Science & Technology Book Reviews (page 2)

THE FAMILY GENE by Joselin Linder
BIOGRAPHY & MEMOIR
Released: March 14, 2017

"Linder successfully integrates cutting-edge genetic research into her personal quest."
How the author and her family have come to terms with the knowledge that they are the carriers of a fatal genetic mutation. Read full book review >
MAKING SENSE OF SCIENCE by Cornelia Dean
SCIENCE & TECHNOLOGY
Released: March 13, 2017

"Dean's long and varied experience in the world of science reporting makes for an articulate, well-structured, and easily understood account filled with good stories and sound advice."
That "the human mind is a sink of irrationality" is the assumption behind this engagingly written guidebook. Read full book review >

INFERNO by Steven Hatch
BIOGRAPHY & MEMOIR
Released: March 7, 2017

"Despite occasional long-windedness, Hatch's analysis is intelligent, nuanced, and tempered, a necessary departure from the panicked response of most American media outlets."
An American doctor describes his experiences in Liberia during the 2014-2015 Ebola epidemic. Read full book review >
THINKING MACHINES by Luke Dormehl
SCIENCE & TECHNOLOGY
Released: March 7, 2017

"Not everyone approves. Dormehl lets critics have their say but makes a convincing, often disturbing, but always-entertaining case that that we're in for a wild ride."
A history of artificial intelligence and look at the "dazzling (near) future, the changes that lurk just around the corner, and how they will transform our lives forever." Read full book review >
WILD NIGHTS by Benjamin Reiss
HISTORY
Released: March 7, 2017

"A fresh approach to a familiar phenomenon."
A thorough probing into why sleep is such a problem for so many in contemporary society. Read full book review >

IRRESISTIBLE by Adam Alter
BUSINESS & ECONOMICS
Released: March 7, 2017

"A clearly written account of a widespread social malady that is sure to gain further attention in coming years."
How interactive technologies facilitate newly debilitating addictions. Read full book review >
THE INHERITANCE by Niki Kapsambelis
BIOGRAPHY & MEMOIR
Released: March 7, 2017

"An educational and emotional chronicle that should resonate with a wide variety of readers."
In her debut, journalist Kapsambelis builds a compelling narrative about Alzheimer's disease around one North Dakota extended family. Read full book review >
THE DEATH AND LIFE OF THE GREAT LAKES by Dan Egan
CURRENT AFFAIRS
Released: March 7, 2017

"Not light reading but essential for policymakers—and highly recommended for the 40 million people who rely on the Great Lakes for drinking water."
An alarming account of the "slow-motion catastrophe" facing the world's largest freshwater system. Read full book review >
HOW EMOTIONS ARE MADE by Lisa Feldman Barrett
HEALTH & MEDICINE
Released: March 7, 2017

"A highly informative, readable, and wide-ranging discussion of 'how psychology, neuroscience, and related disciplines are moving away from the search for emotion fingerprints and instead asking how emotions are constructed.'"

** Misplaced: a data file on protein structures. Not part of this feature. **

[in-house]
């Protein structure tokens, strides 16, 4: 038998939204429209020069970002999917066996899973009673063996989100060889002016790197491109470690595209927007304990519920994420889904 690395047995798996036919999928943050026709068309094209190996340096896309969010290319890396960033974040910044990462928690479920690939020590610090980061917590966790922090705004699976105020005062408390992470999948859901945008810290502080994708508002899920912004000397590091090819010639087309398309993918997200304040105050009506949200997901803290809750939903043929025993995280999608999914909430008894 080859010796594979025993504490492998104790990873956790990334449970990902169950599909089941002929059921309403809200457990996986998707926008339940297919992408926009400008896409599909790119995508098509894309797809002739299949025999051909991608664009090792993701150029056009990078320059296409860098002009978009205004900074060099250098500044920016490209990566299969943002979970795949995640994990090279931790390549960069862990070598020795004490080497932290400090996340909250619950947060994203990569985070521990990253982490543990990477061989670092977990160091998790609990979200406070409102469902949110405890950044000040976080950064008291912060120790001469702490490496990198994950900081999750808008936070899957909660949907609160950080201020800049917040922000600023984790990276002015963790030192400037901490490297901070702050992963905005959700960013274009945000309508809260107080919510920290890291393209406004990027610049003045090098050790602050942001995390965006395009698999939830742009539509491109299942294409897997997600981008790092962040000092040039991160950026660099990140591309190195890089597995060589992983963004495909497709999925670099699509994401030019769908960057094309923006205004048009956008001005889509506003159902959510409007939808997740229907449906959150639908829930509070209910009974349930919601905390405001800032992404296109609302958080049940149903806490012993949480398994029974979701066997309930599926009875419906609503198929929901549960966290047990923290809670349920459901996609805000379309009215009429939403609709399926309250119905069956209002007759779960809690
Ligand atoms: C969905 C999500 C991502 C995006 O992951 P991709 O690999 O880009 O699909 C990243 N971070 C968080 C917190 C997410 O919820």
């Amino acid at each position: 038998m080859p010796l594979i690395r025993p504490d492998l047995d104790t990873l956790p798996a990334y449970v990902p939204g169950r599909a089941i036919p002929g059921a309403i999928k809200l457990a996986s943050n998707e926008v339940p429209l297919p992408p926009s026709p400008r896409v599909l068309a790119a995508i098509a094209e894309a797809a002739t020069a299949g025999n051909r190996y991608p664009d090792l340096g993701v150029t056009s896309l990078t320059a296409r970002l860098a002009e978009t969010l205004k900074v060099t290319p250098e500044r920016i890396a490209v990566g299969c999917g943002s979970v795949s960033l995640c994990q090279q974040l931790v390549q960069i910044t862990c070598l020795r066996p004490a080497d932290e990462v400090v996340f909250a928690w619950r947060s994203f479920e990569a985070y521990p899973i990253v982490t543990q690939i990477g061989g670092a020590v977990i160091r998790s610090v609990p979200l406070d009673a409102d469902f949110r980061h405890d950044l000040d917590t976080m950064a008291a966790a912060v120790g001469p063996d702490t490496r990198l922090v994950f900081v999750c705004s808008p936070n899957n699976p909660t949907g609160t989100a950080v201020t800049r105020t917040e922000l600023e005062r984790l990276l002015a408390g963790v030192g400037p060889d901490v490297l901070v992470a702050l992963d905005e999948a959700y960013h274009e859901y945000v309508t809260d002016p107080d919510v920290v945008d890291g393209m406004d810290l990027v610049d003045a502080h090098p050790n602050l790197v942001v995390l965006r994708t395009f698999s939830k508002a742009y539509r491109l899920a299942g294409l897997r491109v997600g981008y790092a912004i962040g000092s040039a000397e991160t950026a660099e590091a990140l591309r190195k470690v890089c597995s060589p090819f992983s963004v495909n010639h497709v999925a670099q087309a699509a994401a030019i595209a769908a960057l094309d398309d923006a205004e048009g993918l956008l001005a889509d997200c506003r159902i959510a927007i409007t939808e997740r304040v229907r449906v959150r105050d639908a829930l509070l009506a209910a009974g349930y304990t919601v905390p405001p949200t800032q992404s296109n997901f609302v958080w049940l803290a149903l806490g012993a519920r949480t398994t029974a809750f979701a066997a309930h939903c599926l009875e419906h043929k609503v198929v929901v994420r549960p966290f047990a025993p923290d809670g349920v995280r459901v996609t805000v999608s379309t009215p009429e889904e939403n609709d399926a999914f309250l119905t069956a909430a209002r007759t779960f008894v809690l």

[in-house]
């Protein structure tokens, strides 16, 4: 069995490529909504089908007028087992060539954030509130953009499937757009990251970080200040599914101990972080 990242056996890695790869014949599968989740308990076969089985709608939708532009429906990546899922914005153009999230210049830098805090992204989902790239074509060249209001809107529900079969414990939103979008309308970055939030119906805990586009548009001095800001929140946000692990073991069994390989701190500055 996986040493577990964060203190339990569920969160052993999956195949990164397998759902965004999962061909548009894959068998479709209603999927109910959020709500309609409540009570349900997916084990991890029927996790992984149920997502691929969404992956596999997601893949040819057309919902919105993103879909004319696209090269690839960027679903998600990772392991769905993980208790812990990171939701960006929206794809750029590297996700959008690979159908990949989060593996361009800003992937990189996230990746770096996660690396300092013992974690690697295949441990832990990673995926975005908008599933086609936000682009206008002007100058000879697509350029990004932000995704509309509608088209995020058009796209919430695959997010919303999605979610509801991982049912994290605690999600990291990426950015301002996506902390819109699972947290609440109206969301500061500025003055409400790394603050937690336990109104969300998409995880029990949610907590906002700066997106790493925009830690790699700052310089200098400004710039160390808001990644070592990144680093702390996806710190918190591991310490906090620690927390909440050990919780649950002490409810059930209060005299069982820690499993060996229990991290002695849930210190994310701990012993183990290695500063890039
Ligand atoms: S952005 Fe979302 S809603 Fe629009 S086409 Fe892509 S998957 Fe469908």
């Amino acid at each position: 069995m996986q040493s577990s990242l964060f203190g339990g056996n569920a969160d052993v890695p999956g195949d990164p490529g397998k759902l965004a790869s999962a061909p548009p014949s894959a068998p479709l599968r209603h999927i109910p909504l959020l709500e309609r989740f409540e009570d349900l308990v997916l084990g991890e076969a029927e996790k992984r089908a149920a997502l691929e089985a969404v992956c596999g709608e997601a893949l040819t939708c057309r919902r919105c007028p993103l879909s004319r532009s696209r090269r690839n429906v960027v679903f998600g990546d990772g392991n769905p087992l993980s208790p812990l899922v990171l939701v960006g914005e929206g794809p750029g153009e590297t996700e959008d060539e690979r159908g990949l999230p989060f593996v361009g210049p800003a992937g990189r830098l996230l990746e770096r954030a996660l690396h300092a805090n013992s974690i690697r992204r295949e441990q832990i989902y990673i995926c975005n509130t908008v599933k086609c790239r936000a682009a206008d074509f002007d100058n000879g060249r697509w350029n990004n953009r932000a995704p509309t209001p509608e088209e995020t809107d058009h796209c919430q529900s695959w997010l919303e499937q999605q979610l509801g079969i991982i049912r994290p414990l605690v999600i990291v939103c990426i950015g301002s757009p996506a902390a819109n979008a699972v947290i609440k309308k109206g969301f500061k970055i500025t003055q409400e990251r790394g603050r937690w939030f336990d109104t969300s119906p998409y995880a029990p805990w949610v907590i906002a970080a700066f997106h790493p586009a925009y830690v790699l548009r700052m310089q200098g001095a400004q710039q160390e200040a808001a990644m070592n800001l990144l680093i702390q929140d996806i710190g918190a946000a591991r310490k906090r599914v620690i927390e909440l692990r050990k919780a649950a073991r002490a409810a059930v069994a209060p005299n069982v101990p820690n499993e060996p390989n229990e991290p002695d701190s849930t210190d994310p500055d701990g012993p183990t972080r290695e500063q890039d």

A well-argued, entertaining disputation of the prevailing view that emotion and reason are at odds. Read full book review >
CURRENT AFFAIRS
Released: March 1, 2017

"A sharp analysis of an increasingly pressing problem, but Nichols falls short of proposing a satisfying solution."
Some fresh twists on a familiar theme: the dumbing down of America amid the defiant distrust of expertise. Read full book review >
PSYCHOLOGY
Released: Feb. 28, 2017

"A thoroughly researched, clearly presented book that suggests that imprecise brain science will become increasingly more common as evidence in criminal cases."
American Bar Association Journal editor Davis (Defending the Damned: Inside Chicago's Cook County Public Defender's Office, 2007, etc.) engagingly explores how sophisticated brain studies might help explain the causes of violent crimes. Read full book review >
SCIENCE & TECHNOLOGY
Released: Feb. 28, 2017

"An unsettling but informative and sometimes-optimistic view of mostly legitimate efforts at life extension."
An enlightening tour of transhumanism, the movement dedicated to radically prolonging human life. Read full book review >
Kirkus Interview
Brad Parks
author of SAY NOTHING
March 7, 2017

In Brad Parks’ new thriller Say Nothing, judge Scott Sampson doesn’t brag about having a perfect life, but the evidence is clear: a prestigious job. A beloved family. On an ordinary Wednesday afternoon, he is about to pick up his six-year-old twins to go swimming when his wife, Alison, texts him that she’ll get the kids from school instead. It’s not until she gets home later that Scott realizes she doesn’t have the children. And she never sent the text. Then the phone rings, and every parent’s most chilling nightmare begins. A man has stolen Sam and Emma. For Scott and Alison, the kidnapper’s call is only the beginning of a twisting, gut-churning ordeal of blackmail, deceit, and terror; a high-profile trial like none the judge or his wife has ever experienced. Their marriage falters. Suspicions and long-buried jealousies rise to the surface. Fractures appear. Lies are told. “The nerve-shredding never lets up for a minute as Parks picks you up by the scruff of the neck, shakes you vigorously, and repeats over and over again till a climax so harrowing that you’ll be shaking with gratitude that it’s finally over,” our critic writes in a starred review. View video >